Introduction Anemia has been associated with worse clinical outcomes and increased mortality following acute ischemic stroke, however, the study of anemia in acute ischemic stroke patients treated with mechanical thrombectomy has been limited.
Methods We performed a retrospective study of 346 anterior circulation stroke patients treated with mechanical thrombectomy to investigate the impact of peri-procedure anemia (Hgb <10 g/dL within 48 hours of admission) on outcomes and to determine the relationship between peri-procedure anemia and multiple thrombectomy passes/procedure time at a single Comprehensive Stroke Center from April 2012 to July 2019. Bivariate and multiple logistic regression analyses were performed. A p-value <0.05 was considered statistically significant.
Results One hundred patients (29%) met the criteria for peri-procedure anemia after admission for thrombectomy. Females comprised 73% of patients (n=73) with peri-procedure anemia compared to 39% (n=97) of patients without anemia (p<0.001). Peri-procedure anemia was associated with a longer thrombectomy procedure time (62.80 [3.89] min. vs. 54.38 [2.14]; p=0.044). There was a trend towards a greater number of thrombectomy passes among patients with peri-procedure anemia compared to those without anemia (p=0.058) on bivariate analysis. Peri-procedure anemia was associated with greater rates of poor functional outcome (73% vs. 54%; p=0.001) and death (35% vs. 18%; p=0.001). The final logistic regression model included the following variables: patient age, female sex, NIHSS, tPA, procedure time and number of thrombectomy passes. Among these variables, only female sex (OR 4.28, 95% CI 2.54–7.22; p<0.001) and ≥3 thrombectomy passes (OR 2.05, 95% CI 1.01–4.15; p=0.047) were independently associated with peri-procedure anemia after admission for thrombectomy (AUC=0.724).Several clinical factors were included in the final logistic regression model. Age (OR 1.03, 95% CI 1.00–1.05; p=0.015), history of diabetes (OR 1.90, 95% CI 1.07–3.37), admission NIHSS (OR 1.09, 95% CI 1.04–1.15; p<0.001) and peri-procedure anemia (OR 1.82, 95% CI 1.03–3.22; p=0.040) were independently associated with an increased odds of poor outcome. TICI grades 2C/3 (OR 0.18, 95% CI 0.08–0.40; p<0.001) were associated with a reduced odds of poor outcome. There was a trend towards an independent association between ≥3 thrombectomy passes and poor outcome (OR 1.80, 95% CI 0.94–3.45; p=0.078) although not statistically significant.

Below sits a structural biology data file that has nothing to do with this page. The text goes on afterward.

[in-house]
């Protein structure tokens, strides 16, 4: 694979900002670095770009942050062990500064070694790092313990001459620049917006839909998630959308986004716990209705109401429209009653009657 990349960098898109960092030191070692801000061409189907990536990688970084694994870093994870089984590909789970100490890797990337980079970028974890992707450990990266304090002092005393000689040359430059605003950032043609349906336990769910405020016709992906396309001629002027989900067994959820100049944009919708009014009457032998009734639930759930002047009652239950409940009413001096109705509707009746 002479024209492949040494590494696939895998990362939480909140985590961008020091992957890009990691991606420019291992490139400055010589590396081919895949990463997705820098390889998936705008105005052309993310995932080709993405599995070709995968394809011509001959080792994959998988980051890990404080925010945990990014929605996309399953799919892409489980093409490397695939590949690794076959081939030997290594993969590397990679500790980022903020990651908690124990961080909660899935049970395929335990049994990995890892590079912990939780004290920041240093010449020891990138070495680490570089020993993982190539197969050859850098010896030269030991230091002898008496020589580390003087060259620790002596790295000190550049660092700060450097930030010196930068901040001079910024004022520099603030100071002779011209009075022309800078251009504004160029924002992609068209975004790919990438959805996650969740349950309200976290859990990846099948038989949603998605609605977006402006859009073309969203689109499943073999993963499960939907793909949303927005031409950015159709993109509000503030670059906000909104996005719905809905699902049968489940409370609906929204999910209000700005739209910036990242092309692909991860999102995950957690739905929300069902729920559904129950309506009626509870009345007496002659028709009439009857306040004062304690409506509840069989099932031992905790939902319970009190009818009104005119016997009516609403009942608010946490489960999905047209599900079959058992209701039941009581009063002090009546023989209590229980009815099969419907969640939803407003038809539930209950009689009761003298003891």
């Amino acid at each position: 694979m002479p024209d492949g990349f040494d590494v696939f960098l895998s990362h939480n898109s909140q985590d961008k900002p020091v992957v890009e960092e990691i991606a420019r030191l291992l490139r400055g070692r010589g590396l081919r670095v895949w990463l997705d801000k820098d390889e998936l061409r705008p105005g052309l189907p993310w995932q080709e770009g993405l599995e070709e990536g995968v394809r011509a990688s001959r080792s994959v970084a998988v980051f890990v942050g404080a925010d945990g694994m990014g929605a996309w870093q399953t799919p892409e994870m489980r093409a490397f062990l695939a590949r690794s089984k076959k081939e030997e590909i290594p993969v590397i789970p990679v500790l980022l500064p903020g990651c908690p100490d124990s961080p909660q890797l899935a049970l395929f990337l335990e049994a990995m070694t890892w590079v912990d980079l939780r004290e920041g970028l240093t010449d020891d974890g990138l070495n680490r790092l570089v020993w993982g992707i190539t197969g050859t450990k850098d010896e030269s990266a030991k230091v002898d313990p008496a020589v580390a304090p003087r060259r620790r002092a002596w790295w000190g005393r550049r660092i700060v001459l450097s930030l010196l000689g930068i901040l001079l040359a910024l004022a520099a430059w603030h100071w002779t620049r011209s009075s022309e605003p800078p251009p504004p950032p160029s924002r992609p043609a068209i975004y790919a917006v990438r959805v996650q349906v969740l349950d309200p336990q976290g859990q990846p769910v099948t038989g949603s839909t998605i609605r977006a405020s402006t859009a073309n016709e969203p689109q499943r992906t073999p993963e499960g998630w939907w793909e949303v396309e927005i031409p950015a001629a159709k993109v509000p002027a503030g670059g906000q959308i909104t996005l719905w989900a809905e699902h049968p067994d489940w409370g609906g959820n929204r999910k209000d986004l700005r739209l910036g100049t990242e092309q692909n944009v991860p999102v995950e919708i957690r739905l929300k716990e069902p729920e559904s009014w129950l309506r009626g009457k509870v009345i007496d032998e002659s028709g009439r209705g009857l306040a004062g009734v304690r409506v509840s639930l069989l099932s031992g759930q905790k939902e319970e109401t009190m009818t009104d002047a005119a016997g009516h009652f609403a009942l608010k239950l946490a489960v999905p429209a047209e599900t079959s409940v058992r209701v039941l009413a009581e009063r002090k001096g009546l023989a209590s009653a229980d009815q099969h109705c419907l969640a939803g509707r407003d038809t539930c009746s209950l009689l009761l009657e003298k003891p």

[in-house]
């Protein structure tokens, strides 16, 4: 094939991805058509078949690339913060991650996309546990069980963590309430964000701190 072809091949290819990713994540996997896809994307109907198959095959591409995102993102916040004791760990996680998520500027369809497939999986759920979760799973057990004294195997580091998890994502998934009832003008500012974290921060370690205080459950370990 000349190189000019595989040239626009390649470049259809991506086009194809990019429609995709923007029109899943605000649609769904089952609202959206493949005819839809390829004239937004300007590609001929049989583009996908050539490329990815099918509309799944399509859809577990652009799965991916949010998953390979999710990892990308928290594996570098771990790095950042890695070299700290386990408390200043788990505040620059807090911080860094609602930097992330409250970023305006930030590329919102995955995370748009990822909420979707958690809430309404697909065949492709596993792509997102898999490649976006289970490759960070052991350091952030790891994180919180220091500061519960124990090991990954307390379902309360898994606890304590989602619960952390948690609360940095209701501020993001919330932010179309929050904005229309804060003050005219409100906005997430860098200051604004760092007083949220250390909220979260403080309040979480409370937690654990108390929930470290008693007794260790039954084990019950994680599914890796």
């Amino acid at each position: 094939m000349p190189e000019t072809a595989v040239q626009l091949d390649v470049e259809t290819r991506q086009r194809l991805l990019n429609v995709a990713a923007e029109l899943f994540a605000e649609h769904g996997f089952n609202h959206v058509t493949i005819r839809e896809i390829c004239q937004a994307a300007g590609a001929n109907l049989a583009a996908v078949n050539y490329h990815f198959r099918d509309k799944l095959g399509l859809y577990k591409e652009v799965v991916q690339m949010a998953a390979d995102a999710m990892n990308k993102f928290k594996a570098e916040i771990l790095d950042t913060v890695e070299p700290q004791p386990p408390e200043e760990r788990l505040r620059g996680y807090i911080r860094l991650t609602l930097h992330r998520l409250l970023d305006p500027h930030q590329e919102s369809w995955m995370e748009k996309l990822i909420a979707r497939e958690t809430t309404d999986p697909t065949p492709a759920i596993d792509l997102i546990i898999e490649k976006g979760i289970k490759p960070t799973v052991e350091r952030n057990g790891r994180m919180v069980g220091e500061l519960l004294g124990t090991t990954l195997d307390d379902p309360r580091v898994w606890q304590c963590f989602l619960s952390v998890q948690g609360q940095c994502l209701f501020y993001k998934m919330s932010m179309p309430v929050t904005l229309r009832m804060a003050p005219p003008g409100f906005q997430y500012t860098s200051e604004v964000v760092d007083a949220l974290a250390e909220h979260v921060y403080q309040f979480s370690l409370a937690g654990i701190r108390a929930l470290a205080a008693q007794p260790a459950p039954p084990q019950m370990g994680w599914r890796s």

Conclusion Female sex and ≥3 thrombectomy passes were independently associated with peri-procedure anemia. Peri-procedure anemia was associated with worse clinical outcomes at 3-month follow-up. The interventional neuroradiologist should consider the potential adverse effects of peri-procedure anemia and minimize overall procedural blood loss when able, mainly in women that inherently have lower hemoglobin levels than men. Future studies are required to better understand the causal relationship between procedural blood loss and clinical outcomes following thrombectomy.
Disclosures H. Carvalho: None. A. Wessell: None. G. Cannarsa: None. T. Miller: None. D. Gandhi: None. G. Jindal: None.
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